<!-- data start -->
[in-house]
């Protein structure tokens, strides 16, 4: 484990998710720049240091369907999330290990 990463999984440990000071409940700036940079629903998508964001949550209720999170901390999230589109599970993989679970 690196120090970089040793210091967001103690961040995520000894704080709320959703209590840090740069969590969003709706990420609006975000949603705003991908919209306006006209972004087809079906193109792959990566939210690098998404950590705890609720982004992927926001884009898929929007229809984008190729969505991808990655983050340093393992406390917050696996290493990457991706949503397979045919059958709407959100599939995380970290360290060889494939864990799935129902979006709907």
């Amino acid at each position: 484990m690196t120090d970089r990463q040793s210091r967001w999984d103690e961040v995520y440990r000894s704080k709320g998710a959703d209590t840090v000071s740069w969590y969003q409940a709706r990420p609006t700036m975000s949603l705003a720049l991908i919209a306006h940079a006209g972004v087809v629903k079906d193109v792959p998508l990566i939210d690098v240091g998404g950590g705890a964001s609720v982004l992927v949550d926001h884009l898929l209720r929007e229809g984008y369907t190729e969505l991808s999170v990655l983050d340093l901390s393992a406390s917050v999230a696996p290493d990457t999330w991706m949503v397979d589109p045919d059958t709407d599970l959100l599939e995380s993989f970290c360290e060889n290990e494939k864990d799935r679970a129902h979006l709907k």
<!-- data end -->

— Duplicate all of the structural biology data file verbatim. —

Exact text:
[in-house]
């Protein structure tokens, strides 16, 4: 484990998710720049240091369907999330290990 990463999984440990000071409940700036940079629903998508964001949550209720999170901390999230589109599970993989679970 690196120090970089040793210091967001103690961040995520000894704080709320959703209590840090740069969590969003709706990420609006975000949603705003991908919209306006006209972004087809079906193109792959990566939210690098998404950590705890609720982004992927926001884009898929929007229809984008190729969505991808990655983050340093393992406390917050696996290493990457991706949503397979045919059958709407959100599939995380970290360290060889494939864990799935129902979006709907």
């Amino acid at each position: 484990m690196t120090d970089r990463q040793s210091r967001w999984d103690e961040v995520y440990r000894s704080k709320g998710a959703d209590t840090v000071s740069w969590y969003q409940a709706r990420p609006t700036m975000s949603l705003a720049l991908i919209a306006h940079a006209g972004v087809v629903k079906d193109v792959p998508l990566i939210d690098v240091g998404g950590g705890a964001s609720v982004l992927v949550d926001h884009l898929l209720r929007e229809g984008y369907t190729e969505l991808s999170v990655l983050d340093l901390s393992a406390s917050v999230a696996p290493d990457t999330w991706m949503v397979d589109p045919d059958t709407d599970l959100l599939e995380s993989f970290c360290e060889n290990e494939k864990d799935r679970a129902h979006l709907k």